Due to the extended holiday season, this week's newsletter covers a three-week period instead of our normal one-week period. In our December 19 issue we reported that both natural gas and electricity prices had risen for six weeks in a row.
However, the good new is that the upward trend in energy prices has been temporarily halted. Since December 19, 2013, the average 12-month price for natural gas on the New York Mercantile Exchange (NYMEX) actually fell 9% and the 12-month average price for peak power on the PJM fell less than 1%. This is surprising news, given the record cold temperatures we experienced earlier this week, courtesy of the Arctic air mass dubbed the "Polar Vortex."
Luckily, the monthly "futures prices" for natural gas and electricity were unable to sustain any price rallies during recent weeks. Energy traders appear to believe that today's record-high natural gas production levels and the booming build-out of new pipeline capacity in the Marcellus Shale region are adequate to meet the country's long-term energy needs.
But stay alert. The recent one-day cold snap that hit the U.S. reminded us of the price volatility that still exists in the energy sector. For example, this past Tuesday, January 7, temperatures along the eastern seaboard dropped to record lows and all 50 states experienced temperatures below freezing. This brief cold spell rocked the energy sector for a day. If you had to buy spot gas on Tuesday, you had to pay record-high prices of $7 to $10 per therm!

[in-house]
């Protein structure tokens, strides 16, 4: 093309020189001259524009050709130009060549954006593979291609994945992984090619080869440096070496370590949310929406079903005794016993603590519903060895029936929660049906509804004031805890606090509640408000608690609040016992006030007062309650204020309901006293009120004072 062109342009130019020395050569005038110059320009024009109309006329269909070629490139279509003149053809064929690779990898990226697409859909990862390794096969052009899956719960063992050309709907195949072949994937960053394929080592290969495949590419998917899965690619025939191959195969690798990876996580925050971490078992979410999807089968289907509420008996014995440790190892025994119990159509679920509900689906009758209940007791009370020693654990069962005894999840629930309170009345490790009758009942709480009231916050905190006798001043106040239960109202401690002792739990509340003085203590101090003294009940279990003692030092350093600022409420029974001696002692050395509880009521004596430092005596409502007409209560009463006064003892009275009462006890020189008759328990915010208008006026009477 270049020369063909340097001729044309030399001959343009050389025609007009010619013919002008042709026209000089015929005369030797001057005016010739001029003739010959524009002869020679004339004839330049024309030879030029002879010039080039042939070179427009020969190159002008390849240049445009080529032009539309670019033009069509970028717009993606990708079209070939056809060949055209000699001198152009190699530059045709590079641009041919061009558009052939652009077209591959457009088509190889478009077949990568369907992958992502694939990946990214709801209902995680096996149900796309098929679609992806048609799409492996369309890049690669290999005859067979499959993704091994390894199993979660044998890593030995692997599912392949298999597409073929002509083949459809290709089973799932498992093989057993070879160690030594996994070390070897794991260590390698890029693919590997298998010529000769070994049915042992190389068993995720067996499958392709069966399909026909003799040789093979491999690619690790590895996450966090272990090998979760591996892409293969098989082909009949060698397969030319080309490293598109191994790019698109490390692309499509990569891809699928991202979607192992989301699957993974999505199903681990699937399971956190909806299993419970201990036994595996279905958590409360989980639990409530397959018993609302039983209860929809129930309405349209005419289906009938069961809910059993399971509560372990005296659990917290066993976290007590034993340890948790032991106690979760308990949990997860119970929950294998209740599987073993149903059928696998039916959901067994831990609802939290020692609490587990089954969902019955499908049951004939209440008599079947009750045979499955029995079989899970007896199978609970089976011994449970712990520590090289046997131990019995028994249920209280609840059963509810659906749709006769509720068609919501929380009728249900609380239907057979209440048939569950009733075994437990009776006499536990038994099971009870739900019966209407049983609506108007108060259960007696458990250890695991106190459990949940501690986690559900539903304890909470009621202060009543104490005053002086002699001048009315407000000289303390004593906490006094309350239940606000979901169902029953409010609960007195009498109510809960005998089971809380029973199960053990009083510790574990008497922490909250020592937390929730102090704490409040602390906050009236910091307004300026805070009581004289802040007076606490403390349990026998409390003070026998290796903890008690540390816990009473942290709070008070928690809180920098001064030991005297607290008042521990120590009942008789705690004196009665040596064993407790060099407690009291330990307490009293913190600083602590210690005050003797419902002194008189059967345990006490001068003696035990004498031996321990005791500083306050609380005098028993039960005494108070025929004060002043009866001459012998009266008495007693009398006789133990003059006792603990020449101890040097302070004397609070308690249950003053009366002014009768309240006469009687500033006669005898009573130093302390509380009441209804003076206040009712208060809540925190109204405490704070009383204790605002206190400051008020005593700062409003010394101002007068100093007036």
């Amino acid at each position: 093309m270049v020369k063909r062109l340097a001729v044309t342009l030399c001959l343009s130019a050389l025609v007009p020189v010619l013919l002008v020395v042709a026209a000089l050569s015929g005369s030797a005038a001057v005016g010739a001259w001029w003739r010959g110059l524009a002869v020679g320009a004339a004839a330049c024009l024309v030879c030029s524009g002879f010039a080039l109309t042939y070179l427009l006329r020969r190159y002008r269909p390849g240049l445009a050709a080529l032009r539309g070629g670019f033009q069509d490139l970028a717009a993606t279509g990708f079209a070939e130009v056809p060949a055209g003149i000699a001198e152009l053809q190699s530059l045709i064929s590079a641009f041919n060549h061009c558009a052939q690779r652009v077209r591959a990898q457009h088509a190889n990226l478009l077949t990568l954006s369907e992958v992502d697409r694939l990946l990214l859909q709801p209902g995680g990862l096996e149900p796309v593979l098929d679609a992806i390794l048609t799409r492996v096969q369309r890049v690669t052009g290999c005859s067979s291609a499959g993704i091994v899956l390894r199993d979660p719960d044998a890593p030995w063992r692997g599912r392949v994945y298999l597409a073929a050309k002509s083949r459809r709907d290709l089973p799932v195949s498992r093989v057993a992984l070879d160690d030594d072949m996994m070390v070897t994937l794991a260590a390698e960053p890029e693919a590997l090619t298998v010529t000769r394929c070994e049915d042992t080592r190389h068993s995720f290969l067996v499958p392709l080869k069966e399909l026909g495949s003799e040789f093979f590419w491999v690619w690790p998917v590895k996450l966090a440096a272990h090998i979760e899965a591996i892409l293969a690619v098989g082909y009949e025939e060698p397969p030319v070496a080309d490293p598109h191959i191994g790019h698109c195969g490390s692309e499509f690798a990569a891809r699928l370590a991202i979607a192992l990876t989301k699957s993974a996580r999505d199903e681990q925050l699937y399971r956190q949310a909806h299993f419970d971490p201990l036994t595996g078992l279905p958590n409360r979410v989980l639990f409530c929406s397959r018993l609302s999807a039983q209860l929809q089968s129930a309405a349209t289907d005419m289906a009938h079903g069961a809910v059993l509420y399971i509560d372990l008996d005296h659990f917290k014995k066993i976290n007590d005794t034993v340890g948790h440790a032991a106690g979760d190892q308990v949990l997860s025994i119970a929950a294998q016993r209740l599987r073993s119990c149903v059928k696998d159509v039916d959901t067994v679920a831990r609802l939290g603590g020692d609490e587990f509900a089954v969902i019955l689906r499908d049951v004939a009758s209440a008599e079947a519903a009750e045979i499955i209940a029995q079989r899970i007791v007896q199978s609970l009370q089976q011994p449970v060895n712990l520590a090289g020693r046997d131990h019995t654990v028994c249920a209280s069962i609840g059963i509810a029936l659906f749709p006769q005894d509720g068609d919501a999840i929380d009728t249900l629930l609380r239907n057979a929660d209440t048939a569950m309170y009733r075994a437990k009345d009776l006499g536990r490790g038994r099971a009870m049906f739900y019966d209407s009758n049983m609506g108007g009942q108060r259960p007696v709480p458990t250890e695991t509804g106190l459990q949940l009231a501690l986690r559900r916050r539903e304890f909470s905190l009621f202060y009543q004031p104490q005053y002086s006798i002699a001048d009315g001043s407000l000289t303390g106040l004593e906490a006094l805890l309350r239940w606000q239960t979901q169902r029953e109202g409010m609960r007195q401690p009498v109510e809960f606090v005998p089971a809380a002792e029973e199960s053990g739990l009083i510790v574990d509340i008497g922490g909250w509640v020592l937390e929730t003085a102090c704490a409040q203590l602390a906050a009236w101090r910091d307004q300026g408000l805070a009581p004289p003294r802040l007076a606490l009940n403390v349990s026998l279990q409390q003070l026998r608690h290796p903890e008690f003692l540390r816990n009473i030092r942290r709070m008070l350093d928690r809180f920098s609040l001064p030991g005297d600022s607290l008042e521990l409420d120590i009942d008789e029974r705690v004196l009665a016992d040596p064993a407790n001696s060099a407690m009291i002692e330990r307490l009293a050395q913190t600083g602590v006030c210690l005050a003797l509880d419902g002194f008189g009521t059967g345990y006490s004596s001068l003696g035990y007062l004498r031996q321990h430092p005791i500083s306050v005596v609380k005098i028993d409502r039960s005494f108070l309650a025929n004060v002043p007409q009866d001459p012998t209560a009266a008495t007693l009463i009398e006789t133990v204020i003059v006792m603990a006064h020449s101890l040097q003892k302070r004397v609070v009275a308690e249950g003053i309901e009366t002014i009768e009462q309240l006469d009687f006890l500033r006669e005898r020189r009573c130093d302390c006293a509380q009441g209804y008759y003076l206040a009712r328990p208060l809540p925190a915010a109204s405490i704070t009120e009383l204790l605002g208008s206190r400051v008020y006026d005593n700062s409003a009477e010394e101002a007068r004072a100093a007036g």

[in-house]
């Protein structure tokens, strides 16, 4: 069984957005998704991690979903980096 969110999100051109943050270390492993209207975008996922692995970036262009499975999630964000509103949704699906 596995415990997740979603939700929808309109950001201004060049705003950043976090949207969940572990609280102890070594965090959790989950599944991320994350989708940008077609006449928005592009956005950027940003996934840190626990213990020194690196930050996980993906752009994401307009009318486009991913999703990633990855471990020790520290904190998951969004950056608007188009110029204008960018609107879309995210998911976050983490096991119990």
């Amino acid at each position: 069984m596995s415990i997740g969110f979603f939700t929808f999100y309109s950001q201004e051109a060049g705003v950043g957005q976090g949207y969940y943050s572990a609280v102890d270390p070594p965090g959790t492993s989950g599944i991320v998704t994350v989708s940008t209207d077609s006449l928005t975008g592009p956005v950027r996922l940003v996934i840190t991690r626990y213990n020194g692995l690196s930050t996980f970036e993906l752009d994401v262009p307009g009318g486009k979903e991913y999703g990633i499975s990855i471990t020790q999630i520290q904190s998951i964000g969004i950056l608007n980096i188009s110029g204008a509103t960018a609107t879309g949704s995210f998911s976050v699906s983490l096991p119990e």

Where do "futures prices" go from here? Energy prices will no doubt be impacted by the temperatures we experience for the rest of the winter season. The weather will determine the amount of natural gas we have in storage on April 1, 2014.
From November 1 to December 31, 2013, temperatures were 2% colder than normal. The cold weather has eliminated the natural gas storage bubble. As you may recall, we entered the heating season on November 1, 2013 with inventories 1.5% above the five-year average. However, storages ended this week 10% below the five-year average.
For now, energy traders are calm thanks to the record-high production levels in the natural gas and oil sectors. However, this growing storage deficit could place some upward pressure on energy prices if the trend continues. The upcoming weekend weather forecast calls for warmer, even balmy temperatures in the mid-Atlantic region. Enjoy the break from cold weather